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Minnesota is known as the land of ten thousand lakes. The Northeastern part of the state contains the Boundary Waters Canoe Area Wilderness, the Superior National Forest, and Voyageurs National Park– pristine areas with extremely high quality waters hydrologically interconnected in an expansive web of streams, rivers, wetlands, and aquifers. It is this interconnectedness, that makes the series of open pit mines proposed for the region especially dangerous for the ecosystem.

Mining company PolyMet seeks permission to build an open pit copper and nickel mine on National Forest lands near Babbit and Hoyt lakes in Minnesota. The Minnesota Department of Natural Resources recently released their Supplemental Draft Environmental Impact Statement revealing destruction of 1,741 acres of high quality ecosystems that provide habitat for Canada lynx, wolves, and moose, 912 acres of wetlands, and another 7,413 acres of indirect impacts from dewatering if this mine is constructed. 

PolyMet Mining Company is the first of many potential copper/nickel sulfide mines permits in this region Minnesota. The Twin Metals projects threaten the Boundary Canoe Area Wilderness just up river from the proposed PolyMet site. More than a dozen mining companies have stakes in Minnesota’s Iron Range.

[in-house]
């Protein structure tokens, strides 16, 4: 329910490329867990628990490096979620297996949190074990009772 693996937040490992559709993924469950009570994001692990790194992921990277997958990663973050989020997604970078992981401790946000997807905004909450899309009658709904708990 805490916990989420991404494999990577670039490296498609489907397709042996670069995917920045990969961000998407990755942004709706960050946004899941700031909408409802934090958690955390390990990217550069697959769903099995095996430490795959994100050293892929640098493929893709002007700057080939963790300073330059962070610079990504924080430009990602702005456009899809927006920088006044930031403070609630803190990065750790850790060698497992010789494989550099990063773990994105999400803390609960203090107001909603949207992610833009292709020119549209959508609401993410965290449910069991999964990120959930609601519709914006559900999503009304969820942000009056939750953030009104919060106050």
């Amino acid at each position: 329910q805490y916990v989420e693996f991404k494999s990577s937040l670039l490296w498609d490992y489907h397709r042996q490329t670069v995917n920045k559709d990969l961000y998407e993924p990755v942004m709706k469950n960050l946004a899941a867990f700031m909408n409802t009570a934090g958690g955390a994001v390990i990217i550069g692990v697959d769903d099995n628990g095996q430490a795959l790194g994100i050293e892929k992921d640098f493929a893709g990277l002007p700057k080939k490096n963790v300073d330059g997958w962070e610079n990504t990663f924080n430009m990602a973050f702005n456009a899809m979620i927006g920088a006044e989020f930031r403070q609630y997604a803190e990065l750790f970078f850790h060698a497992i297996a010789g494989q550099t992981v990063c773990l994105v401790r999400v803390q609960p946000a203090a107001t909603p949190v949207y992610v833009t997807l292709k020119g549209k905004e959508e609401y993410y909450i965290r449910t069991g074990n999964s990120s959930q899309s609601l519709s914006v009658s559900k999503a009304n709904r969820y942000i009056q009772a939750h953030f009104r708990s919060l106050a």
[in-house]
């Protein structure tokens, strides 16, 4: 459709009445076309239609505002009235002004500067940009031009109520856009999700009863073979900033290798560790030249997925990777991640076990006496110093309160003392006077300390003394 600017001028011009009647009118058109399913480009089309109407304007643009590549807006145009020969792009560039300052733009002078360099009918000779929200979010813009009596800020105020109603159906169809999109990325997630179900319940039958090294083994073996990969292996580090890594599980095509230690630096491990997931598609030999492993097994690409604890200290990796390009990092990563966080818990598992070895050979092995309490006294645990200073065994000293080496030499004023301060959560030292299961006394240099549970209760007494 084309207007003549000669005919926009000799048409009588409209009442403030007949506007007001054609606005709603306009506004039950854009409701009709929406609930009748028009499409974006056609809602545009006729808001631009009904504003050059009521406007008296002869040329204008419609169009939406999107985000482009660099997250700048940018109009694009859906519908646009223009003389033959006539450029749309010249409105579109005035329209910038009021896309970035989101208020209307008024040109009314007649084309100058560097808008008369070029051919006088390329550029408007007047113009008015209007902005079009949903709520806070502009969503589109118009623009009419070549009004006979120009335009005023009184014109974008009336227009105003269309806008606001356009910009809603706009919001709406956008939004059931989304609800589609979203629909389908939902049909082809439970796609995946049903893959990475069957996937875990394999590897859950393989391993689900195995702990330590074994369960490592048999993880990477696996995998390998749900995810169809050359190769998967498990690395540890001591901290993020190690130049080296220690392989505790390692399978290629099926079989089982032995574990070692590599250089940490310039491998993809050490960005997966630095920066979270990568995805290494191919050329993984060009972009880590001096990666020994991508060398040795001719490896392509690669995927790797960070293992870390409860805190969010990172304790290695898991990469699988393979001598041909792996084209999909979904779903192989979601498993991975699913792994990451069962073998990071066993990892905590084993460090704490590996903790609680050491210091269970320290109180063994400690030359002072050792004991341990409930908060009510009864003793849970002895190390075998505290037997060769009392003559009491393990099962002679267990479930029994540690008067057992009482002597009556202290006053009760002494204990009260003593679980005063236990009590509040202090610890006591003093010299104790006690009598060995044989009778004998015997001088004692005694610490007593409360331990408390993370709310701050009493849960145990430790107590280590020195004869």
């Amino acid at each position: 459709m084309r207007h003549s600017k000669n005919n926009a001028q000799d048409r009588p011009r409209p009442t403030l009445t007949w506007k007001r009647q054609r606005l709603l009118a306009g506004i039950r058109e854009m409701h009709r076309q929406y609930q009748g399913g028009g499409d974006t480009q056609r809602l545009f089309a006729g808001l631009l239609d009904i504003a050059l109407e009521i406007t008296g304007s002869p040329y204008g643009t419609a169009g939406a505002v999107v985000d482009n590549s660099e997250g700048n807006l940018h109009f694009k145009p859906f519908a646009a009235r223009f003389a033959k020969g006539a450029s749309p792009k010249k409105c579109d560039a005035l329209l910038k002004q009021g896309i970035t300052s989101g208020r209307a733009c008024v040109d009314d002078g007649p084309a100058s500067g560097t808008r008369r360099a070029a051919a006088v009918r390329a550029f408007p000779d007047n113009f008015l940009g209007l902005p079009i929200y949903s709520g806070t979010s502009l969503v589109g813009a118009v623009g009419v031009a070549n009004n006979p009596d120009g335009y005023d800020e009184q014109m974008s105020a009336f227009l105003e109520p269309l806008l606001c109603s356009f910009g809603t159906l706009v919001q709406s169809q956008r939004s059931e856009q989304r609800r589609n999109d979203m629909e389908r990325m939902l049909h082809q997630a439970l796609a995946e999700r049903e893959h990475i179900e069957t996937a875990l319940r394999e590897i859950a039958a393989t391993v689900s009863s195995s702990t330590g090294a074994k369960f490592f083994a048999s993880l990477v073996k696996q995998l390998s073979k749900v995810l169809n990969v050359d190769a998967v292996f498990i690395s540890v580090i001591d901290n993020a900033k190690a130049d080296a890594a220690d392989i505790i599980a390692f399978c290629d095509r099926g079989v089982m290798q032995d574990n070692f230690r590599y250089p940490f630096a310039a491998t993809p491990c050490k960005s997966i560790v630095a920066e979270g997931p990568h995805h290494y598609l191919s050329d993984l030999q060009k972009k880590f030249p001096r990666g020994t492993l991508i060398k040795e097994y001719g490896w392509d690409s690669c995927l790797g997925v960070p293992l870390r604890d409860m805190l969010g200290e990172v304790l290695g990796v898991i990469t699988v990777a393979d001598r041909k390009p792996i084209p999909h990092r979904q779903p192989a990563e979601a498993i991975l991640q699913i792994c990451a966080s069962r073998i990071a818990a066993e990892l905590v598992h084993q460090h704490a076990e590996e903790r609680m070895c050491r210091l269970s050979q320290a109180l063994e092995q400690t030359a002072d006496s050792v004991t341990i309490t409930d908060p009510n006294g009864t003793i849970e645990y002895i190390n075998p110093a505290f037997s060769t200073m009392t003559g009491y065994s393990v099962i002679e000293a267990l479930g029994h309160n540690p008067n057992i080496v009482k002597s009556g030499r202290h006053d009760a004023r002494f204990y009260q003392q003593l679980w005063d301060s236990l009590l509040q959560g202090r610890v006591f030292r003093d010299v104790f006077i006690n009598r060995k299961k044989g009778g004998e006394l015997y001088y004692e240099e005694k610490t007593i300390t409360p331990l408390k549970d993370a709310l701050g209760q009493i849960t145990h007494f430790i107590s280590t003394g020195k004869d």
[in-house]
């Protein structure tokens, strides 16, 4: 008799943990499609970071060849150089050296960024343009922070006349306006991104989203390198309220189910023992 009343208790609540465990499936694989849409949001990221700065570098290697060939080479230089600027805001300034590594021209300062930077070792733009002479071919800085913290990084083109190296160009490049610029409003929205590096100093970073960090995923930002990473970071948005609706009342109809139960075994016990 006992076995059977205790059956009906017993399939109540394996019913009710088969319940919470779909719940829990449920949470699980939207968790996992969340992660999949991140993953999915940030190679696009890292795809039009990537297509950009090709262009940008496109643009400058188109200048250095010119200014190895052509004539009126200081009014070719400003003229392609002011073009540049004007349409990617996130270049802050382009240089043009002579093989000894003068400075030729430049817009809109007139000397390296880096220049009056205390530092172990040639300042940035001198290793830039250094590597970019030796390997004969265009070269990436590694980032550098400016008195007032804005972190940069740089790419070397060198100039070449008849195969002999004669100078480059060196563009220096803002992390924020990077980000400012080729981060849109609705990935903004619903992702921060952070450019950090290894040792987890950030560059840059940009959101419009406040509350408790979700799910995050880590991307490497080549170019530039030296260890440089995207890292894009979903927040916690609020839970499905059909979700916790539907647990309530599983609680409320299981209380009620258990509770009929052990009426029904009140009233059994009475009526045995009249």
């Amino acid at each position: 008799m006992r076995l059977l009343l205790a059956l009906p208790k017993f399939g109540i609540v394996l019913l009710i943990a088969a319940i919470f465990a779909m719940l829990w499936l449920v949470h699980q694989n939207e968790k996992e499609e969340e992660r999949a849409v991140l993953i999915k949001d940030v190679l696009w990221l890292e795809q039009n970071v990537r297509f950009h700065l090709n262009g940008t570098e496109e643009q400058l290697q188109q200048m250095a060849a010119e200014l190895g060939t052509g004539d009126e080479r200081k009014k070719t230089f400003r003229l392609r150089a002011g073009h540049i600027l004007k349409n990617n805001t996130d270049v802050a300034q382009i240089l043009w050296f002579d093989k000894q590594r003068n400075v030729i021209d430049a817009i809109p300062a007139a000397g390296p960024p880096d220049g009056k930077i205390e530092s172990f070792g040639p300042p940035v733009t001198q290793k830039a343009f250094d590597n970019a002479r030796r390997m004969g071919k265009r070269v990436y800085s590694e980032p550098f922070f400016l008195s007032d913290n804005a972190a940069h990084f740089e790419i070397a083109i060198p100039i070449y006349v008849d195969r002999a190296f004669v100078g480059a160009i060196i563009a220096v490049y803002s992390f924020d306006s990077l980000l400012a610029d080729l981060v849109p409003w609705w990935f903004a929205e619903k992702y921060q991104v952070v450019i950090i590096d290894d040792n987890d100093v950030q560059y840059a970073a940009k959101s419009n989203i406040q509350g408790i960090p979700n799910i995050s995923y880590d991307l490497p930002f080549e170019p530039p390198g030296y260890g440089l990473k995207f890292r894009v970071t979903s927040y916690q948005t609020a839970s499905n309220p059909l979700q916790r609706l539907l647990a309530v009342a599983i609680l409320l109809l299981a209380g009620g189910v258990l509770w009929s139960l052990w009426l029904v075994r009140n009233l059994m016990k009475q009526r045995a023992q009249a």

Acid Mine Drainage

The real threat to these areas comes from dangers posed by acid mine drainage. When these ores get exposed to oxygen, the resulting mix generates sulfuric acid that leaches in to rocks releasing toxic heavy metals in to the rivers, lakes and streams. The mesh of different water bodies above and below ground makes it nearly impossible to predict the path a drop of water will travel as it winds its way through the countless corridors of waterways.

500 years of costs for 20 years of mining

PolyMet’s own study says that the water from the mine site would need at least 500 years of treatment. That is more than twice the age of our nation; it’s longer than the existence of our modern financial system; and much longer than the incorporation of any individual mining company. The problem of perpetual water treatment shackles communities and the environment with a financial burden impossible for taxpayers to bear.

Open pit mining is the wrong choice for the environment and economy of Minnesota. The economic value of this region does not stem from the minerals underground. Dogsledding, canoeing, camping, and other outdoor recreation statewide generates $11.6 billion in annual sales and $815 million in state and local tax revenue. Sustainable and renewable industries like these provide a better option for economic growth than the boom and bust economic cycles of mineral extraction.

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